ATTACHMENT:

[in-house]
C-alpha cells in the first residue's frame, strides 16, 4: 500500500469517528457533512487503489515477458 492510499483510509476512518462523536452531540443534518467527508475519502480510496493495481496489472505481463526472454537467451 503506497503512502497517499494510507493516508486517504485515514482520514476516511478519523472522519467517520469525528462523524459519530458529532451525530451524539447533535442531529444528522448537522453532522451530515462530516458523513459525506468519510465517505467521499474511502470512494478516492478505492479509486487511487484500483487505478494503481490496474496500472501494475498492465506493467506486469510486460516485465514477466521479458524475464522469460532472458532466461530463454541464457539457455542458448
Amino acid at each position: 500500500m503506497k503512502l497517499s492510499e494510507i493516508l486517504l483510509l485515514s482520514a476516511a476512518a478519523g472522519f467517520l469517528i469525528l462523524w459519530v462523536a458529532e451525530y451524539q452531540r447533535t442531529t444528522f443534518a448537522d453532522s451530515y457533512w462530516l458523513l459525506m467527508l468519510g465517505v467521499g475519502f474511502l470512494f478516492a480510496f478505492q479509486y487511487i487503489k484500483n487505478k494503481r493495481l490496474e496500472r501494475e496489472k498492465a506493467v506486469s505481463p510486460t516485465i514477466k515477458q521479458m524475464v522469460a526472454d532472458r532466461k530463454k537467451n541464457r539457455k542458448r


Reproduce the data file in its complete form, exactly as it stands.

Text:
[in-house]
C-alpha cells in the first residue's frame, strides 16, 4: 500500500469517528457533512487503489515477458 492510499483510509476512518462523536452531540443534518467527508475519502480510496493495481496489472505481463526472454537467451 503506497503512502497517499494510507493516508486517504485515514482520514476516511478519523472522519467517520469525528462523524459519530458529532451525530451524539447533535442531529444528522448537522453532522451530515462530516458523513459525506468519510465517505467521499474511502470512494478516492478505492479509486487511487484500483487505478494503481490496474496500472501494475498492465506493467506486469510486460516485465514477466521479458524475464522469460532472458532466461530463454541464457539457455542458448
Amino acid at each position: 500500500m503506497k503512502l497517499s492510499e494510507i493516508l486517504l483510509l485515514s482520514a476516511a476512518a478519523g472522519f467517520l469517528i469525528l462523524w459519530v462523536a458529532e451525530y451524539q452531540r447533535t442531529t444528522f443534518a448537522d453532522s451530515y457533512w462530516l458523513l459525506m467527508l468519510g465517505v467521499g475519502f474511502l470512494f478516492a480510496f478505492q479509486y487511487i487503489k484500483n487505478k494503481r493495481l490496474e496500472r501494475e496489472k498492465a506493467v506486469s505481463p510486460t516485465i514477466k515477458q521479458m524475464v522469460a526472454d532472458r532466461k530463454k537467451n541464457r539457455k542458448r